In recent days, multiple reports emerged from data protection experts mentioning that, thanks to an upcoming U.S.-UK agreement, the authorities in these countries would finally have a way to access encrypted messages on instant messaging services such as Facebook Messenger and WhatsApp.
According to reports, based on statements from a source very close to the subject, Priti Patel, UK Home Minister is about to sign an agreement that will force U.S. social media companies to turn over to authorities, prosecutors and agencies intelligence any information deemed necessary in combating terrorist activities and sexual crimes, among other felonies.
However, data protection specialists say that what the potential information exchange agreement between the two nations is not related to encryption on these platforms. Messaging services only collect metadata (who sends the message, who receives it, the frequency of conversations, date and time, among other data) that can be shared with government agencies with the authorization of a court.
According to data protection specialists at the International Institute of Cyber Security (IICS) this new agreement would only allow the British authorities to request the metadata collected by the U.S., so it does not imply that the platforms messaging must make changes to their privacy policies, this agreement also does not imply a significant change in American laws.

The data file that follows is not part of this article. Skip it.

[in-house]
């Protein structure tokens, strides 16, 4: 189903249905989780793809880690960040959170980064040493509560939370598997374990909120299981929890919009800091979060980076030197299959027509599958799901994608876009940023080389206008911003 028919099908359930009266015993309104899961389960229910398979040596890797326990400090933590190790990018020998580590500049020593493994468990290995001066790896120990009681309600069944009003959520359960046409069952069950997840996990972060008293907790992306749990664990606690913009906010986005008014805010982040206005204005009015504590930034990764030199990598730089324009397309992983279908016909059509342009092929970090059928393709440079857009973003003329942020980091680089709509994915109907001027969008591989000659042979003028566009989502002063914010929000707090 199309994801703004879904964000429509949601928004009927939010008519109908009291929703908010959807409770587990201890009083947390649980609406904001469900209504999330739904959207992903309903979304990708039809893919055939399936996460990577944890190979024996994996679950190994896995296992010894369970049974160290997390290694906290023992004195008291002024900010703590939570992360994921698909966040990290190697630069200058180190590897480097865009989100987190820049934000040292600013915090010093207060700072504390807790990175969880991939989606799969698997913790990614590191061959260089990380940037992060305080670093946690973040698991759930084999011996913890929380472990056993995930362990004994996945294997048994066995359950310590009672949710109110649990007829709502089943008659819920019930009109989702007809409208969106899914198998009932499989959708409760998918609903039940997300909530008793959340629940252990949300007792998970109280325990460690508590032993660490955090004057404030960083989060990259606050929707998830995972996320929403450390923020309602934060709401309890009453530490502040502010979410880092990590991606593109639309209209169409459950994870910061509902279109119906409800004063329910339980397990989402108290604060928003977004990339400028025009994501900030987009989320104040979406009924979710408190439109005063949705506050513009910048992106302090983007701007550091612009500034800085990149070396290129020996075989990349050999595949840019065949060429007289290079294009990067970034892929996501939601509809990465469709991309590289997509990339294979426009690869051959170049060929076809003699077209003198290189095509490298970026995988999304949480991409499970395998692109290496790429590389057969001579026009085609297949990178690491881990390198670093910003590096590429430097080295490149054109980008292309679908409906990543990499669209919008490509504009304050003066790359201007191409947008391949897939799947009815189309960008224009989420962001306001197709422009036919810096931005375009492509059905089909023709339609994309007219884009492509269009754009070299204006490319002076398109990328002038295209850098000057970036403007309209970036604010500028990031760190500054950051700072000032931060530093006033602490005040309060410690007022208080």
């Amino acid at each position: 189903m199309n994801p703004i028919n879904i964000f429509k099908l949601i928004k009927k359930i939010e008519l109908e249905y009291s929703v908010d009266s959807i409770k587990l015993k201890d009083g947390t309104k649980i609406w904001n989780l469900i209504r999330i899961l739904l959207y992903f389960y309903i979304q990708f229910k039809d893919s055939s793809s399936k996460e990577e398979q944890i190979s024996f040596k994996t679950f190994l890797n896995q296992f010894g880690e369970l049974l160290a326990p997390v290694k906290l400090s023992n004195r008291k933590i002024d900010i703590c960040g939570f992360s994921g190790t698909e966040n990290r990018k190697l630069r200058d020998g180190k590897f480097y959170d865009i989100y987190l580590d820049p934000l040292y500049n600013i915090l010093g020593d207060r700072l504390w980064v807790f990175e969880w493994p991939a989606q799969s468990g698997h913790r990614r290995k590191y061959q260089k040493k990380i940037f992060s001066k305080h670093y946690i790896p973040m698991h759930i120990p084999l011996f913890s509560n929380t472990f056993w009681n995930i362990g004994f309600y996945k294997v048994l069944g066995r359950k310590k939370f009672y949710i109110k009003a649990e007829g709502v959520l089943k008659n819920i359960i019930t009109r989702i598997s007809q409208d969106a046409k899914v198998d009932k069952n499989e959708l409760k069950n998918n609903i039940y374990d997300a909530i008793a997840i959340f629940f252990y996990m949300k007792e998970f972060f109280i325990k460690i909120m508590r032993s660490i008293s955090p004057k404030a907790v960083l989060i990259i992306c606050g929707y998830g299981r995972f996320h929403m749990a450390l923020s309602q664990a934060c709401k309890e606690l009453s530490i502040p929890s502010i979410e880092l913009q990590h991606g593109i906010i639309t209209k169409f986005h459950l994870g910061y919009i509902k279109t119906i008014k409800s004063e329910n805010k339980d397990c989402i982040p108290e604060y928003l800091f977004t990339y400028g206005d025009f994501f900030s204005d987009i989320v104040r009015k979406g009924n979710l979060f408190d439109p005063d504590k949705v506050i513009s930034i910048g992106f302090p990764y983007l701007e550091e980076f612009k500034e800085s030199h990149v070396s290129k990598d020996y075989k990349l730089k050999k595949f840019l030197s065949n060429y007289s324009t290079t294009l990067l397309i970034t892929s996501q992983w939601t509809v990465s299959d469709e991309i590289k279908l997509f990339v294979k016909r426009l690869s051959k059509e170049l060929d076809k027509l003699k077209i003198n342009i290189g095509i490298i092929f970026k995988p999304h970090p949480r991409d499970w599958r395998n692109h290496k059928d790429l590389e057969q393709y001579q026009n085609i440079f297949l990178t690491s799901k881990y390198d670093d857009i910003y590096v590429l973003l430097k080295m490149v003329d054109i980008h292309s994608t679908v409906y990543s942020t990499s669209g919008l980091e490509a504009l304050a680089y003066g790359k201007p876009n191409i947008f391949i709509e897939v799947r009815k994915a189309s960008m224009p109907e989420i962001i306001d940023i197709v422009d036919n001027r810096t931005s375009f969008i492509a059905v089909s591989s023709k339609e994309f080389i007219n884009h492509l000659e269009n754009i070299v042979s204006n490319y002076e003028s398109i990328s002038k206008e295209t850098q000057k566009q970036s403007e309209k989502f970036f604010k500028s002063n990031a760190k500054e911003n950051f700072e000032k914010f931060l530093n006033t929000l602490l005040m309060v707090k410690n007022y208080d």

It is now incredibly complex for intelligence agencies to access the content related to an end-to-end encrypted conversation, even when court orders are issued; that’s why legislators and agencies have been trying for a while to create a scenario that allows them to access this content with relative ease.
On the other hand, the companies providing these services argue that it is unfeasible to create a backdoor that can be exploited only during a judicial investigation; in other words, any access point exploited by the authorities could also be exploited by threat actors.
Facebook has repeatedly expressed its disapproval of the U.S. government’s attempts to create a backdoor on its platforms, so intelligence agencies are not expected to be able to access this content in the near future.
He is a well-known expert in mobile security and malware analysis. He studied Computer Science at NYU and started working as a cyber security analyst in 2003. He is actively working as an anti-malware expert. He also worked for security companies like Kaspersky Lab. His everyday job includes researching about new malware and cyber security incidents. Also he has deep level of knowledge in mobile security and mobile vulnerabilities.